Yadier Molina doubled to left field with two outs and Matt Carpenter at first base in the bottom of the ninth inning at Busch Stadium. The ball caromed off an advertisement for the Missouri Lottery beyond the wall, and Carpenter raced home with the winning run.
However, the ball should have been ruled dead, forcing Carpenter to return to third. Cincinnati manager Bryan Price followed the umpires off the field and spoke with them in the tunnel, but according to the crew chief, the Reds' call to review the play was too late and the winning run stood.
"In this situation, Bryan Price did not come up on the top step (of the dugout),"crew chief Bill Miller told a pool reporter. "We stayed there. I waited for my partners to come off the field. I looked into the dugout, the Cincinnati dugout and Bryan Price made no eye contact with me whatsoever and then, after 30 seconds, he finally realized. Somebody must have told him what had happened and we were walking off the field."
Miller said none of the four umpires had an inkling the ball hit the sign, or they would have reviewed it themselves.
Teams are supposed to demonstrate their intent to review a play within 10 seconds and make up their mind within 30 seconds, but on plays that end the game, that decision must be "immediate," according to Replay Review Rule II D-3.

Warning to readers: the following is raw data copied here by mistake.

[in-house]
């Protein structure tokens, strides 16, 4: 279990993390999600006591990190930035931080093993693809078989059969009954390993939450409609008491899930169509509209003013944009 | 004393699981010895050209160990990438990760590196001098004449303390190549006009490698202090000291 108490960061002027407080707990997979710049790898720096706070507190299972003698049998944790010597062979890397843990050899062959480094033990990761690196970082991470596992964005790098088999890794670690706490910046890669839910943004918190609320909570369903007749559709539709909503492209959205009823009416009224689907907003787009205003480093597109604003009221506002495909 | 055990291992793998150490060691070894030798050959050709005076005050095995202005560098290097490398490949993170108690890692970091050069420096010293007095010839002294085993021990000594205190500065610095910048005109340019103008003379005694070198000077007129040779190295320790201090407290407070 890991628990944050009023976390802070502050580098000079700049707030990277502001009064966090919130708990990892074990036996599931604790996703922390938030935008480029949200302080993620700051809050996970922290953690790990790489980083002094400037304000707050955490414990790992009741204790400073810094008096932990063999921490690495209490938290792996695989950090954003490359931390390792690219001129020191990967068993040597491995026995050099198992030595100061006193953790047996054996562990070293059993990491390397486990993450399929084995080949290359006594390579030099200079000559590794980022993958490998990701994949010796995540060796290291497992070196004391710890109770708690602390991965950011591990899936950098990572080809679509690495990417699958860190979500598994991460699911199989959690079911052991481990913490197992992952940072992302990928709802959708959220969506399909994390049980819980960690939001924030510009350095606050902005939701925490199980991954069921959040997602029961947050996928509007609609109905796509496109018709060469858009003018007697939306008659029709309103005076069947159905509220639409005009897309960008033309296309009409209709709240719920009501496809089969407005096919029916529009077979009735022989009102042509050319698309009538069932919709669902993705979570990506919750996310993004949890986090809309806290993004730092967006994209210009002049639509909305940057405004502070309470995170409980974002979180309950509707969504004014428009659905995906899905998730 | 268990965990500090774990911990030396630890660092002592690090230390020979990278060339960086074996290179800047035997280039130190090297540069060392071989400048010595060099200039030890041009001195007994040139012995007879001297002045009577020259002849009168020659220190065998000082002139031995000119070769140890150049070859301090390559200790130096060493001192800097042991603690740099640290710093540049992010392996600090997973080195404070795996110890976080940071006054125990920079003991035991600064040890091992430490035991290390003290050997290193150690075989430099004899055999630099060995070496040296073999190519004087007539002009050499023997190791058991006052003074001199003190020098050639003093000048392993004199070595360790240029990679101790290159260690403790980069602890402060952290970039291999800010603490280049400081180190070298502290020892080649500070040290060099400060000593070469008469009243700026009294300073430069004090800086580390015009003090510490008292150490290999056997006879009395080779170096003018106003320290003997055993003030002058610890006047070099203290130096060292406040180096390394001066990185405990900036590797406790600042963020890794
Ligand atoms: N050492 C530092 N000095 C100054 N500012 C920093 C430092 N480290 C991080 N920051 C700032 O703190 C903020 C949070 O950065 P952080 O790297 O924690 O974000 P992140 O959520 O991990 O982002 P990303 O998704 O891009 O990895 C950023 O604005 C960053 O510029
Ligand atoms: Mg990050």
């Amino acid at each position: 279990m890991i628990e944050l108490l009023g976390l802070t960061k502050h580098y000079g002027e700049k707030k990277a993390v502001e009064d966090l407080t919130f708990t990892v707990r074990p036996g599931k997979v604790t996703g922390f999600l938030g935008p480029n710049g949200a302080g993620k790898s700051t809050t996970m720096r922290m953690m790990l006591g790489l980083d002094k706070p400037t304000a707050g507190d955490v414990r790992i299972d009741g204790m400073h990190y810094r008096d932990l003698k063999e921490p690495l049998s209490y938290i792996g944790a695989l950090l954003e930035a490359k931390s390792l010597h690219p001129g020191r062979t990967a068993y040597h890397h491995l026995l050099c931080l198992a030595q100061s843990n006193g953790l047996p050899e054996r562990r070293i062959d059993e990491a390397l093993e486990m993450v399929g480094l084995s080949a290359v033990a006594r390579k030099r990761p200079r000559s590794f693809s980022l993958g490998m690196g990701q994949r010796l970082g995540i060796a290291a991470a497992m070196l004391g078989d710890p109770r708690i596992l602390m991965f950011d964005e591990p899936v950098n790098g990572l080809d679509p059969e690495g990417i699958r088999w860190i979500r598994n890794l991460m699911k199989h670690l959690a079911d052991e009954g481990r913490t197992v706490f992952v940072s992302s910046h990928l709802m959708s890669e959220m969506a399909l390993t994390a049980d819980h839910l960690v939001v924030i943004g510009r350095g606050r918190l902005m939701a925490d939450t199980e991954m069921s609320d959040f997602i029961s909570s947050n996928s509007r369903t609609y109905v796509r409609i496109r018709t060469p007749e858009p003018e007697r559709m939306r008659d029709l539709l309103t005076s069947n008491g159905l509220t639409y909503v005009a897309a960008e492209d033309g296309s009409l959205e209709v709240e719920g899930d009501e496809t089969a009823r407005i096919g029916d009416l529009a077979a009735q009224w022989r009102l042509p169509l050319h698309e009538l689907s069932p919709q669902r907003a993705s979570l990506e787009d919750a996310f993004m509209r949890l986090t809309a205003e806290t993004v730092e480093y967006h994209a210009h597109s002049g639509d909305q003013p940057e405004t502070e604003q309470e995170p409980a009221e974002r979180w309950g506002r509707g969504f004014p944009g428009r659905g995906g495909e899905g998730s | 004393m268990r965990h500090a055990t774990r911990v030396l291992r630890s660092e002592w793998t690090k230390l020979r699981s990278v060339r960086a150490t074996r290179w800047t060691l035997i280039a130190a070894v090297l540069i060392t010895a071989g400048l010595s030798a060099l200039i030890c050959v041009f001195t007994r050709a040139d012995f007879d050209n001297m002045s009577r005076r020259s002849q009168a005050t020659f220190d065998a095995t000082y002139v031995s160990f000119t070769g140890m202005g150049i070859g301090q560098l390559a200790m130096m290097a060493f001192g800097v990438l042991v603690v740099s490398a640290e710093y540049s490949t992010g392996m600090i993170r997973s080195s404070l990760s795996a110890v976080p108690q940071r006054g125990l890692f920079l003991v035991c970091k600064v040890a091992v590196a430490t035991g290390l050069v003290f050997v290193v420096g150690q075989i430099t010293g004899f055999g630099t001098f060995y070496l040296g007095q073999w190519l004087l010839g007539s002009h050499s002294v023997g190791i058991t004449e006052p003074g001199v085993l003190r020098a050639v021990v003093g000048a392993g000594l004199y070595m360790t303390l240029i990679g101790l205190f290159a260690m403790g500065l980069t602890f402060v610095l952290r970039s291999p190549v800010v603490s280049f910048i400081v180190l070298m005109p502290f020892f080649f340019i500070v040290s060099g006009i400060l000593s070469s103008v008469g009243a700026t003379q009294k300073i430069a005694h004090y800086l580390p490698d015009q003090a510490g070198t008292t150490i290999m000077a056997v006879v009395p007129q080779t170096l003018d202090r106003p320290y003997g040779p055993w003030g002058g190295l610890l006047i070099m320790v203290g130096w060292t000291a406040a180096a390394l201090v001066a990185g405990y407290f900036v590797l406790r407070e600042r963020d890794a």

As the Cardinals mobbed Molina between first and second base, several Reds players milled about on the field as if awaiting a replay review.
"I saw the Reds still on the field, but I didn't know what happened so I came inside and they were saying it was a ground-rule double," Molina said. "I didn't know what happened at the moment."
Cardinals manager Mike Matheny, whose team trails the Giants by a half-game for the final wild-card spot pending the late game in San Francisco, acknowledged that the ground rules at Busch Stadium made that a dead ball.
The Cardinals didn't stick around long to see if there would be a review.
"They celebrated on the field and there's no reason to hang around," Matheny said.
Carpenter was about halfway between second and third base when the ball collided with the padded sign, so he would have been ordered back to third had umpires realized it was a dead ball.
"When the ball's hit I'm running as hard as I can. I never looked or saw where it was," Carpenter said. "I'm picking up the third-base coach and got the wave, and that's a fun way to win a game."